Gary Webb (1955 – 2004) was an American investigative reporter, journalist, author, and legislative staffer.
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- I do not believe -- and I have never believed -- that the crack cocaine explosion was a conscious CIA conspiracy, or anybody's conspiracy, to decimate black America. I've never believed that South Central Los Angeles was targeted by the U.S. government to become the crack capitol of the world. But that isn't to say that the CIA's hands or the U.S. government's hands are clean in this matter. Actually, far from it. After spending three years of my life looking into this, I am more convinced than ever that the U.S. government's responsibility for the drug problems in South Central Los Angeles and other inner cities is greater than I ever wrote in the newspaper.
- January 16, 1999, Eugene, Oregon. 
Into the Buzzsaw: Leading Journalists Expose the Myth of a Free Press.Edit
Prometheus Books. ISBN 1573929727. (2002) by Kristina Borjesson (editor). Includes chapter 14 by Gary Webb.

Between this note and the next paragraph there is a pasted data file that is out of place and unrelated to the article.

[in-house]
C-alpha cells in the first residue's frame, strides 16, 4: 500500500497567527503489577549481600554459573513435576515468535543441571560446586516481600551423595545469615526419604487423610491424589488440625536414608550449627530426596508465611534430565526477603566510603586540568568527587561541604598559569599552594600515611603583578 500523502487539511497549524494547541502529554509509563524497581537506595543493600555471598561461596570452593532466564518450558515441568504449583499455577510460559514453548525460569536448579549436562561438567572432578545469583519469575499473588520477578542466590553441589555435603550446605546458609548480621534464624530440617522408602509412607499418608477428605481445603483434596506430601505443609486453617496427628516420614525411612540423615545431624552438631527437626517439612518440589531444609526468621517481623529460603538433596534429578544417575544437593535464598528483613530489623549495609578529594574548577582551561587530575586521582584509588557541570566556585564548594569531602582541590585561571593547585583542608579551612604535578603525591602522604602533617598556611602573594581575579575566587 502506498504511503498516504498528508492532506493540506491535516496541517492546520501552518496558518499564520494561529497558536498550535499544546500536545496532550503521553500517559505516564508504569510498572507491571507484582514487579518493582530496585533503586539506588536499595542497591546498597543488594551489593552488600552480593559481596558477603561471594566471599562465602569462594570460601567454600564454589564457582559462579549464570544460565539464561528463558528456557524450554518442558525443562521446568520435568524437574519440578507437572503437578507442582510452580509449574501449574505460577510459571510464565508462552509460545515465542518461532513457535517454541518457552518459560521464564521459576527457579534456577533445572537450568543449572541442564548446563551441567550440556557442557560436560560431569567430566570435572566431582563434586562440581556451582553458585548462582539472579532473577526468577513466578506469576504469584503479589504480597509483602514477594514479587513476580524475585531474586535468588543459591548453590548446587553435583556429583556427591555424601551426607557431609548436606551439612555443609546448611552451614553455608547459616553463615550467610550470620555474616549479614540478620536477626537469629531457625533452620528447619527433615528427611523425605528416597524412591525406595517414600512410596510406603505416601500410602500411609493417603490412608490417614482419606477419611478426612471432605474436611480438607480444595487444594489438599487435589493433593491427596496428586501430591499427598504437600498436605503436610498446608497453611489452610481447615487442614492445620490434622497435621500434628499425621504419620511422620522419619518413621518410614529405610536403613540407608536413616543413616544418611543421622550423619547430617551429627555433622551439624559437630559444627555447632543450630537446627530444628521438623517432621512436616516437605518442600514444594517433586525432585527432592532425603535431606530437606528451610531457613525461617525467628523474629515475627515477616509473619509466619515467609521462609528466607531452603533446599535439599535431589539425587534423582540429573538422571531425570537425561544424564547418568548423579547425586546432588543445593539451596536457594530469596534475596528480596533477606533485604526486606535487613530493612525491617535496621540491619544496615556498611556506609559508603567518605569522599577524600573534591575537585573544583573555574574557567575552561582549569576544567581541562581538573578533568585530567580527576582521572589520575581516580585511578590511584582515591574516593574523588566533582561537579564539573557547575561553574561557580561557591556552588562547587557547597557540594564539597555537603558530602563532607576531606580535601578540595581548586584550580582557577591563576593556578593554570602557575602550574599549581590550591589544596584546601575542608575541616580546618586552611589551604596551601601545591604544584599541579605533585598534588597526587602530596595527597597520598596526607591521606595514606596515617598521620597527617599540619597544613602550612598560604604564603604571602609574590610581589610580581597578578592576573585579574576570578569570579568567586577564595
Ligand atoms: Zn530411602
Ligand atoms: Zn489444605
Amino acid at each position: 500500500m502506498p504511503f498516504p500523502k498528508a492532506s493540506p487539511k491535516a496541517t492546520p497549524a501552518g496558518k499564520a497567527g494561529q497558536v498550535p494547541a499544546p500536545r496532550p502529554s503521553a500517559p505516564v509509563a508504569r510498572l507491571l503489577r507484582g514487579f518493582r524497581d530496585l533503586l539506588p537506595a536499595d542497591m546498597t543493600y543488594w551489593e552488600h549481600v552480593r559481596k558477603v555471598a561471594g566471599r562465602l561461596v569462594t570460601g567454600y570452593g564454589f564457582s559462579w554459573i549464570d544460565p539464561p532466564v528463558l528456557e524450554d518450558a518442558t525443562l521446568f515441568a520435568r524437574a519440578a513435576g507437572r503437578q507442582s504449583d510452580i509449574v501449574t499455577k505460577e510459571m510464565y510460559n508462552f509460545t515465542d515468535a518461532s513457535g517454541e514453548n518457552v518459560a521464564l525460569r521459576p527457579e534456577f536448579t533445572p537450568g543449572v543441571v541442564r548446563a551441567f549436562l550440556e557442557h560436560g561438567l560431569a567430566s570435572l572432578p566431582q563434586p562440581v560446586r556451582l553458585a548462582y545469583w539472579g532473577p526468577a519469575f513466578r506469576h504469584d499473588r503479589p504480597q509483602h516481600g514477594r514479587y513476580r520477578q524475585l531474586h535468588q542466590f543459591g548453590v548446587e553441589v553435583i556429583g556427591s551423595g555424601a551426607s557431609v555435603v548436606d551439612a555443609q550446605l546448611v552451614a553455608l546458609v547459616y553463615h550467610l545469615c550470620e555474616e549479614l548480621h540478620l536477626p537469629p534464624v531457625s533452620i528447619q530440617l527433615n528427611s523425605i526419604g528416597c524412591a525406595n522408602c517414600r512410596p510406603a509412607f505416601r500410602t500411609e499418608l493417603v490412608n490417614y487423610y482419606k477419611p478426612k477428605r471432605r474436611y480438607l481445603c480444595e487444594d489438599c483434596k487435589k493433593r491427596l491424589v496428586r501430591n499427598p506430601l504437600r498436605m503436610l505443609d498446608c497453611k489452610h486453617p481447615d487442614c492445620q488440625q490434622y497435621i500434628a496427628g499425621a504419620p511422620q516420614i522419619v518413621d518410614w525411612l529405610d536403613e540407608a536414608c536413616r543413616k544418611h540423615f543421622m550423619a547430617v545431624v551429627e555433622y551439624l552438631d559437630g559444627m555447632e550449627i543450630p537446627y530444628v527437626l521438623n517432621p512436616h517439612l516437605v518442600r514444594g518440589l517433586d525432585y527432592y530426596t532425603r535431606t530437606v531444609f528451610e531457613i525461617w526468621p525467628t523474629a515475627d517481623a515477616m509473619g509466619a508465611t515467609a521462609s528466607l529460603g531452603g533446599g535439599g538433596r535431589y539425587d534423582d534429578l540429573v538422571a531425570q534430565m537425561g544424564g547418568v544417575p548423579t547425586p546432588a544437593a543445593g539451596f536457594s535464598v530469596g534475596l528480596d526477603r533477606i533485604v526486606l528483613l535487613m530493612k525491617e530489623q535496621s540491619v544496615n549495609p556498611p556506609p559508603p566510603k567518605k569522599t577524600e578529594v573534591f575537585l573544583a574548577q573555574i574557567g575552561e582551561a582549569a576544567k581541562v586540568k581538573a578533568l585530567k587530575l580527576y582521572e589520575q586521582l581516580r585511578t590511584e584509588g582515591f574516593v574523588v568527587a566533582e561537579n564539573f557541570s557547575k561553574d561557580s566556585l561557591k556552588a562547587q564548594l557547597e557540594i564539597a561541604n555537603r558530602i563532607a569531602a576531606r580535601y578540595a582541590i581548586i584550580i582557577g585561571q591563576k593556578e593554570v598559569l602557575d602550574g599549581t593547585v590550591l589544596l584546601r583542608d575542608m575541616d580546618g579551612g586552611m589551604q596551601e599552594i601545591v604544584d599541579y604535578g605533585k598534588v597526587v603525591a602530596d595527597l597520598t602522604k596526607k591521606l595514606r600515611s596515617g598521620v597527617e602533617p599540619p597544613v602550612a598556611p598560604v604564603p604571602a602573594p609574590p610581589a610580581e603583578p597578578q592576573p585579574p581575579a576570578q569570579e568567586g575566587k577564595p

- If we had met five years ago, you wouldn't have found a more staunch defender of the newspaper industry than me ... I was winning awards, getting raises, lecturing college classes, appearing on TV shows, and judging journalism contests. So how could I possibly agree with people like Noam Chomsky and Ben Bagdikian, who were claiming the system didn't work, that it was steered by powerful special interests and corporations, and existed to protect the power elite? And then I wrote some stories that made me realize how sadly misplaced my bliss had been. The reason I'd enjoyed such smooth sailing for so long hadn't been, as I'd assumed, because I was careful and diligent and good at my job ... The truth was that, in all those years, I hadn't written anything important enough to suppress.
- Do we have a free press today? Sure we do. It’s free to report all the sex scandals it wants, all the stock market news we can handle, every new health fad that comes down the pike, and every celebrity marriage or divorce that happens. But when it comes to the real down and dirty stuff—stories like Tailwind, the October Surprise, the El Mozote massacre, corporate corruption, or CIA involvement in drug trafficking—that’s where we begin to see the limits of our freedoms. In today’s media environment, sadly, such stories are not even open for discussion. Back in 1938, when fascism was sweeping Europe, legendary investigative reporter George Seldes observed that “it is possible to fool all the people all the time—when government and press cooperate.” Unfortunately, we have reached that point.
- p. 156